Ruth's Manuvas


My musical ramblings – gig and album reviews, music news and views

Foals: Birmingham Academy – Wednesday 3 November


This tour around, Foals have begun to look and sound like they’ve loosened up and begun to really love what they do.

During the Birmingham Academy gig, they even managed several success-tinged, albeit sheepish grins amidst their on-stage air of ‘business as usual’. Offerings from latest album, Total Life Forever sounded less frenetic, more beautiful than the old – perfectly illustrated by opener Blue Blood. And a clever juxtaposition with one of Antidotes’ more melodic tracks, Olympic Airways made chants of ‘Re-a-pe-ar’ bounce from wall to ceiling.

But it was the quintet’s bold mid-section slowdown that exposed the maturity they had developed in the new material, as well as a serious penchant – again, more clearly audible on the second album – for heart wrenching, soaring guitar riffs and lyrical sentimentality.

After Glow’s sensitive declarations of “I know I could not last for very long at all without you here to break my fall” was proof, and the achingly beautiful, shoegazy 2 Trees silenced the crowd with its Radiohead In Rainbows-esque experimental, mellow drums, soaring guitar riffs and a bassline that pleasantly jiggled the organs in and out of place.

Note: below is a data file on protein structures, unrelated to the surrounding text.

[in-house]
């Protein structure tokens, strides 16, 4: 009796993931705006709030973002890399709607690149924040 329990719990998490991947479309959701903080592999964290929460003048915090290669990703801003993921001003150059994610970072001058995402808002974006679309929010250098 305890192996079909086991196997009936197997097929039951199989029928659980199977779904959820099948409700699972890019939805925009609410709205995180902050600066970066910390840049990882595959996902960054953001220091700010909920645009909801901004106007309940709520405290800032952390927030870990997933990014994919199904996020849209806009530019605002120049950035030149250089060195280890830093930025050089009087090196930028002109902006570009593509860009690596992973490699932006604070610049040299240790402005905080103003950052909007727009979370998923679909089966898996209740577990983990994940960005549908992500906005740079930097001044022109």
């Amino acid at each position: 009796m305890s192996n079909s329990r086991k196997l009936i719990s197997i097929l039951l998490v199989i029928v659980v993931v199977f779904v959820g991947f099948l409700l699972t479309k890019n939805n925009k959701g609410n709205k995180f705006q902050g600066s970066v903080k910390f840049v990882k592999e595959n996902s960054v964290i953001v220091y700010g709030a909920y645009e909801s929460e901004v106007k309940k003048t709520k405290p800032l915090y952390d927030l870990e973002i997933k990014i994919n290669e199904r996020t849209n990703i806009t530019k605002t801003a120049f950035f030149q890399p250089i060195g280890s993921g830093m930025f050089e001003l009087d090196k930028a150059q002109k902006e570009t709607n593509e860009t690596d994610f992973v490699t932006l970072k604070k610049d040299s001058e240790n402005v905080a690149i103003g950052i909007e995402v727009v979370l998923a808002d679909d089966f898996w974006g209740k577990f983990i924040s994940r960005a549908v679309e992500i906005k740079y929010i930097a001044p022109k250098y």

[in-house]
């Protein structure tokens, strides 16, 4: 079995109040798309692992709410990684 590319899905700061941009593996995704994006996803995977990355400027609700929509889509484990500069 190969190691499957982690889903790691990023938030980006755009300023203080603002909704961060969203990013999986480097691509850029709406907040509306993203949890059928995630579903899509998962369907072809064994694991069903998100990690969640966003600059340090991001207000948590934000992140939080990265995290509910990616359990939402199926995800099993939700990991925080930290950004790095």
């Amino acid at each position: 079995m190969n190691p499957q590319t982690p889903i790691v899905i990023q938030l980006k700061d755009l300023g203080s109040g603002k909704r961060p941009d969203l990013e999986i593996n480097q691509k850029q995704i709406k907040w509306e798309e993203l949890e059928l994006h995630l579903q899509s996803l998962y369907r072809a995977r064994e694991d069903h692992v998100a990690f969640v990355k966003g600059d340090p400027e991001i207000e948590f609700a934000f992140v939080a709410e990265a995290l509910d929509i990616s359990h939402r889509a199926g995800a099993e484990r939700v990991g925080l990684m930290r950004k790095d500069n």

There was also room for the oriental riffs of What Remains, before Spanish Sahara’s quivering high-octave vocals dropped a spellbound crowd off a sonic cliff to “I’m the ghost in the back of your head” as lead singer, Yannis Philippakis gave way to a surging mass of looping guitars, throbbing bass and drums.

Original classics like Cassius, Balloons and Red Socks Pugie even felt less tautly plucked and angsty. Not that their original packaging ever caused a yearn for change, but at the Academy the band shed layers of seriousness as these tracks became classic anthems for a dancing crowd.

Foals haven’t deserted the rather angular, edgy persona upon which they’ve based their sound. Fighting against indie-by-numbers, Yannis still chooses to direct operations from the left side of the stage and the band refuse to be packaged so neatly into any genre box. Upon announcing Miami, the band proclaimed the track’s beats were rooted in 90s hip hop; and there were numerous other inspirations imprinted across the gig ranging from braindance basslines evocative of Aphex Twin, math rock, electronica, and Afrobeats.

If ever anyone wanted confirmation that Foals are enjoying the ride, it was Yannis’ scaling of the speakers up to the balconies of the O2 during Electric Bloom and the tribal drum-laden finale, Two Steps, Twice.

Clearly, the band has transformed themselves from the rough diamond we heard on Antidotes. They are the creative jewel in the crown of a new breed of guitar-based indie bands that are throwing off the tired, formulaic three-guitarists-and-a-dummer shackle. It’s just that at the moment, no one does it better than Foals.

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